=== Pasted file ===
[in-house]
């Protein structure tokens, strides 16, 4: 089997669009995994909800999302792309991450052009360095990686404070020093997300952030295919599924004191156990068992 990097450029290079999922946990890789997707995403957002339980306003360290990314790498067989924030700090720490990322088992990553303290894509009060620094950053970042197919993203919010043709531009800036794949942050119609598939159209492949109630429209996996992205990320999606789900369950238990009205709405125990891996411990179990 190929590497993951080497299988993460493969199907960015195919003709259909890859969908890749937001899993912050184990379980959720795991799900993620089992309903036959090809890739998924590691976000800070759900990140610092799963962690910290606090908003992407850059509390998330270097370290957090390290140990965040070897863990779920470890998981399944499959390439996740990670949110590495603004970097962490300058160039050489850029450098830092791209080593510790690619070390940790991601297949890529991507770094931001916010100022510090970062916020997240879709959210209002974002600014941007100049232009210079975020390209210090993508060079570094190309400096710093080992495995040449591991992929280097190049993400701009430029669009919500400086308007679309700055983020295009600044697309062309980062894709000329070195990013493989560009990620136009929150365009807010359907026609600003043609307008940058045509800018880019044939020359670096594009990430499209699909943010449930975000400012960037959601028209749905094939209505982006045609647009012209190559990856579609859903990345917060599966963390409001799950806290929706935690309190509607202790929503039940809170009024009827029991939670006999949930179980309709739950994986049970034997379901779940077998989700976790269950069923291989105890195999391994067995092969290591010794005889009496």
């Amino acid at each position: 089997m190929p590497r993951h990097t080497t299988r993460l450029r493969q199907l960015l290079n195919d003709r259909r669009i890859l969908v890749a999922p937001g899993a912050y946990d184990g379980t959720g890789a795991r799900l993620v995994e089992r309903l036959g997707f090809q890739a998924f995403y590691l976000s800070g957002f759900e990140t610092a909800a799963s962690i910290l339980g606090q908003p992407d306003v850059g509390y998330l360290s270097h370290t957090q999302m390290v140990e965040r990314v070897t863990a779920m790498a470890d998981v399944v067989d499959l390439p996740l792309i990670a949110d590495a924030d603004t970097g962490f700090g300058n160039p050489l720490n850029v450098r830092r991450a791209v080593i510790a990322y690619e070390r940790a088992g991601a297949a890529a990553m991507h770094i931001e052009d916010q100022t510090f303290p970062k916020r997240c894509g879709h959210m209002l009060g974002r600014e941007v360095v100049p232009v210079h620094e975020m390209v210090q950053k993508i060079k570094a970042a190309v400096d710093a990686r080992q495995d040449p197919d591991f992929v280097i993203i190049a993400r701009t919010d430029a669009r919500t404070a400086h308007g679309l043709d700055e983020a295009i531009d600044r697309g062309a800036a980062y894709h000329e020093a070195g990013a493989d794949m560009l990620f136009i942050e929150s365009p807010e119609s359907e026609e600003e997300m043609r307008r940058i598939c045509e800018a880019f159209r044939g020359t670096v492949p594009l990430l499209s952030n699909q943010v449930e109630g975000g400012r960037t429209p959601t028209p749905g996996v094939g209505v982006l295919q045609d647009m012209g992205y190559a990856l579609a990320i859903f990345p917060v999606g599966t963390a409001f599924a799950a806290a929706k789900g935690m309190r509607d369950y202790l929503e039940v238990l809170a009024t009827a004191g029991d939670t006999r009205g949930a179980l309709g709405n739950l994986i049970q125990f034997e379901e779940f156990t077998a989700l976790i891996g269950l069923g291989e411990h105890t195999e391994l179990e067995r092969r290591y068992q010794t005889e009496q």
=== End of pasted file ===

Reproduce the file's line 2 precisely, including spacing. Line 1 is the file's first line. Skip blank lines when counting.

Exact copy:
């Protein structure tokens, strides 16, 4: 089997669009995994909800999302792309991450052009360095990686404070020093997300952030295919599924004191156990068992 990097450029290079999922946990890789997707995403957002339980306003360290990314790498067989924030700090720490990322088992990553303290894509009060620094950053970042197919993203919010043709531009800036794949942050119609598939159209492949109630429209996996992205990320999606789900369950238990009205709405125990891996411990179990 190929590497993951080497299988993460493969199907960015195919003709259909890859969908890749937001899993912050184990379980959720795991799900993620089992309903036959090809890739998924590691976000800070759900990140610092799963962690910290606090908003992407850059509390998330270097370290957090390290140990965040070897863990779920470890998981399944499959390439996740990670949110590495603004970097962490300058160039050489850029450098830092791209080593510790690619070390940790991601297949890529991507770094931001916010100022510090970062916020997240879709959210209002974002600014941007100049232009210079975020390209210090993508060079570094190309400096710093080992495995040449591991992929280097190049993400701009430029669009919500400086308007679309700055983020295009600044697309062309980062894709000329070195990013493989560009990620136009929150365009807010359907026609600003043609307008940058045509800018880019044939020359670096594009990430499209699909943010449930975000400012960037959601028209749905094939209505982006045609647009012209190559990856579609859903990345917060599966963390409001799950806290929706935690309190509607202790929503039940809170009024009827029991939670006999949930179980309709739950994986049970034997379901779940077998989700976790269950069923291989105890195999391994067995092969290591010794005889009496």